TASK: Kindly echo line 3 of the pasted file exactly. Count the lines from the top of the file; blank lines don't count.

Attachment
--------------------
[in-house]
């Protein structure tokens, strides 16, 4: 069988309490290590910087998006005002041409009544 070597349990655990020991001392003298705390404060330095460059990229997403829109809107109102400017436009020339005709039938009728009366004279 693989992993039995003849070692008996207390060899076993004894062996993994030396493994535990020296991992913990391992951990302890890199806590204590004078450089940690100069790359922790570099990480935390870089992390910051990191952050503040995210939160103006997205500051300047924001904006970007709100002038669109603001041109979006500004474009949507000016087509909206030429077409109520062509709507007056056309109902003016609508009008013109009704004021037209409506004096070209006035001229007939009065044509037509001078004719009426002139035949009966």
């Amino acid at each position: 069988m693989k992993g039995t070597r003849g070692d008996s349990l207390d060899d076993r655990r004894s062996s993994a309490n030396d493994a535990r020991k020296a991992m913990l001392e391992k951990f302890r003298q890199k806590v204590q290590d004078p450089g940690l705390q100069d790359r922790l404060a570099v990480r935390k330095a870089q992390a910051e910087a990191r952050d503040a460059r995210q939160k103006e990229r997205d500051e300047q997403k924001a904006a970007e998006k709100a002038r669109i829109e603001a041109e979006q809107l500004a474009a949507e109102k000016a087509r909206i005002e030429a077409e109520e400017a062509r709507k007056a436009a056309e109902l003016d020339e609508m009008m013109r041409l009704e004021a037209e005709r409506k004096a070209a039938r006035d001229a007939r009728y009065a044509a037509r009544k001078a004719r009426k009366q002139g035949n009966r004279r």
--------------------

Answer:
């Amino acid at each position: 069988m693989k992993g039995t070597r003849g070692d008996s349990l207390d060899d076993r655990r004894s062996s993994a309490n030396d493994a535990r020991k020296a991992m913990l001392e391992k951990f302890r003298q890199k806590v204590q290590d004078p450089g940690l705390q100069d790359r922790l404060a570099v990480r935390k330095a870089q992390a910051e910087a990191r952050d503040a460059r995210q939160k103006e990229r997205d500051e300047q997403k924001a904006a970007e998006k709100a002038r669109i829109e603001a041109e979006q809107l500004a474009a949507e109102k000016a087509r909206i005002e030429a077409e109520e400017a062509r709507k007056a436009a056309e109902l003016d020339e609508m009008m013109r041409l009704e004021a037209e005709r409506k004096a070209a039938r006035d001229a007939r009728y009065a044509a037509r009544k001078a004719r009426k009366q002139g035949n009966r004279r």